trouble in making theso live.
To propagate the shaghark hickory is the
most dilllcult task 1 have had. Tho tap root
should be cut the llrst venr, and it should lie
set in orchard rows at two years old, or in
no cu'e later than three years old. Tho-o
who aro willing to follow' theso instructions
will havo no trouble to raise nut-bearing
Mow Ii; ict Kill of Kats.
Chloiido of lime, placed in their holes nnd
run ways, will drive rats from tho premises,
tho odor being offensive) to them. Caustic
potash placed in their run ways, it is also
claimed, will drive them uwny; It sticks to
their feet, eating into tlio He.sli; they lick
tho itching places, getting it into thoir
mouths, which makes it still moro uncom
fortable. Both aro cheap and can bo got nt
any drug store. A barrel trap has been
Tilings to Do uml to Know.
Vegetables, of nil farm pro luce, hold their
prices best this year in tlio New York mar
kets. Tor six weeks of November mid December
1&,"US barrels of upplts havo been shipped
from I!oton to Knglund.
Wo havo wept nnd prayed nnd begged and
protested, dono everything but indulge in
profanity, yet the infernal lioheuuun oats
swindle is still gathering in its victims.
Corn cobs dipped in coal tar nnd plncod
nmoug squa-h vinos havo again proved un
questionably bcnollcial in preventing any in
jury from tho squash vino borer linelittm
A stable of one of tho street railway com
panies in New York holds i!,-tuO horses. Each
horso i eceives about eight pounds of hay u
day, which is chopped up line by cutters run
by mi eighty-hoiso power engine.
In Iowa tliey aro experimenting with
peaches f i om northern Chln i. Tho plucky
persistoneo of thu groat northwest in pursuit
of fruit w ill certainly have its roward. Noth
ing like it was oer known biforo.
Tho old laborious methol of planting
celery m trenches is now altogether dis
carded. It is set simply nt tho turfuco of
tho ground, Tho Whito Humo is n self
blanchiug variety, and does not noed even
OUK NEW HOUSE.
Wo spoko of it as our now houso simply
because wo thought of it as such, uml not
from any claim to tho title, for it was just
nbout ns old and as lickety ns a houso sup
Hisel to bo hnbltablo could well lie. It wa.s
only new to us. Indeed, witli tho excep
tion of tho house, there was nothing now
nbout us. Neither my wlfo nor myself was,
In nny senso of tho word, old, ami wo wero
still, comparatively speaking, now to each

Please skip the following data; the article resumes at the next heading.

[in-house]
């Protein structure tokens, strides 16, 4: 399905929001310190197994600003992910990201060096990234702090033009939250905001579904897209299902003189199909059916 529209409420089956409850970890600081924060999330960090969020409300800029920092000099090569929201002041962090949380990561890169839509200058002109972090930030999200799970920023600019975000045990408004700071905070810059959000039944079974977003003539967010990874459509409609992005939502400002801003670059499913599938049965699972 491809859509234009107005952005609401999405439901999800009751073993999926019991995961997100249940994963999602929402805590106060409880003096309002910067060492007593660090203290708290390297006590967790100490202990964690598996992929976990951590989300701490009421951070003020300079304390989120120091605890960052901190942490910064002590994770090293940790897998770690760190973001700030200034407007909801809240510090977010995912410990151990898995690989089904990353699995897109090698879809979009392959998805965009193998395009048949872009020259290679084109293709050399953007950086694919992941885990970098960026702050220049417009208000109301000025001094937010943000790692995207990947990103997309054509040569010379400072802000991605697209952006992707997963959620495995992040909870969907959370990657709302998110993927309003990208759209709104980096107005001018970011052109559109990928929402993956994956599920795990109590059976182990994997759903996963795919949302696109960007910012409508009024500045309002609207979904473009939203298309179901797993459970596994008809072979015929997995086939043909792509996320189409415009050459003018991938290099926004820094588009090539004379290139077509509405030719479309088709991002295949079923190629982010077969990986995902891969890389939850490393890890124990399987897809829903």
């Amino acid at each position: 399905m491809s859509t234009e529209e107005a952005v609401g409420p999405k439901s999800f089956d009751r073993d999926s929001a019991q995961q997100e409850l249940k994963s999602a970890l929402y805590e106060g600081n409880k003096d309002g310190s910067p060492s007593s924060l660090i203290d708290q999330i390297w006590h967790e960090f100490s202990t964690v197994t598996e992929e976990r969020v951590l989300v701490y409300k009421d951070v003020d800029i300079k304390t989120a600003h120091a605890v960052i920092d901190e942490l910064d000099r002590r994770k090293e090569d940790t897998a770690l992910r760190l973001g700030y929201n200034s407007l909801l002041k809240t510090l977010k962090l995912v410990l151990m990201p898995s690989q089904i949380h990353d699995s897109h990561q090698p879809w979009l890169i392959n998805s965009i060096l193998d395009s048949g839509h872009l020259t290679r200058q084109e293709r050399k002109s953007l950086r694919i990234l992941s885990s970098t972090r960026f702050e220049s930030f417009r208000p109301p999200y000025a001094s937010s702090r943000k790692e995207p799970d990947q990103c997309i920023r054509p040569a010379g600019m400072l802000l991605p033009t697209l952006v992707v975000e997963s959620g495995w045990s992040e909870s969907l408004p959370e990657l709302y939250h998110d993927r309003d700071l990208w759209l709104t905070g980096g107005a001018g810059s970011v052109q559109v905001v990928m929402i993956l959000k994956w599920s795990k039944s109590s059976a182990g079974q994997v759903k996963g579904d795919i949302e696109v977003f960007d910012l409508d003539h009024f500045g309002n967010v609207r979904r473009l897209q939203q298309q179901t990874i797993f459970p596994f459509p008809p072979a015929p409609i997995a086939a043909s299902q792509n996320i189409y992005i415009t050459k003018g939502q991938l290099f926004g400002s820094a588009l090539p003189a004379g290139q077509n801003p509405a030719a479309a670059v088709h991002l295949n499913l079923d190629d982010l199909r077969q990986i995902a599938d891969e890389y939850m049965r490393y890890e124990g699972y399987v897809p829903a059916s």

It hnd lieen my habit, for the few yours, I
had lieen in Somersot house, to tako my holi
days at I.lttlehampton, partly liocnuso I
liked the place, and partly nnd chiclly, lx
eauso it was cheap. I used to havo lodgings
in the houso of n widow, Mrs. Compton, in n.
quiet rtrect oil tho sou t rontngo. I had this
year, on my summer holiday, met thero my
fate in tho jicrson of Mrs. Compton's
daughter Mary, just homo from school. I
returned to London engaged, Thero was no
reason why we should wait, for I luul fow
frionds uml no near relutlves living, and
Mary had tho consent of her mother. I was
told that her father who was a merchant
captain, had gone to sea shortly after her
birth, but hail never been heard of since,
and had consequently lieen loilg ago reck
oned as "with tho majority." I neer met
nny of my now relatives; indeed thero was
not the family opportunity afforded by mar
riage under conventional social conditions.
Wo wero marrii-d in tho early morning at
thu church at Littlehampton, and, without
any formal we(l(''ng breakfast, came straight
away in the train. As I had to attend to
my duties at Somerset house, tho prelimi
liiu ies were all arranged by Mrs. Compton
at Littlehampton, and Mary gave the re
quired notice of residency. Wo wero nil in
a hurry to bo off, ns wo feared missing tho
train; indeed, whilst Mary was signing tho
registry I was settling tho fees and tipping
When wo began to look nbout for a house,
wo settled on ono which was vacant in a
small street near Sloano square. Thero was
absolutely nothing to recommend tho place
except the smnllness of the rent but this
was everything to us. Tho landlord, Mr.
(tiadder, was tho very hardest man I ever
came aero-s. Ho did not even go through
the form of civilty in 1 lis dealing.
"There is tho house," ho said, "and you can
either take it or leave it. I have painted tho
outside, and you must mint tho inside. Or,
it you like it as it is, jou can havo it so;
only you must paint and pajKT it before you
give it up to mo again bo it ono year or
I was pretty much of u handy mm, nnd
felt equal to doing the work myself; so, hav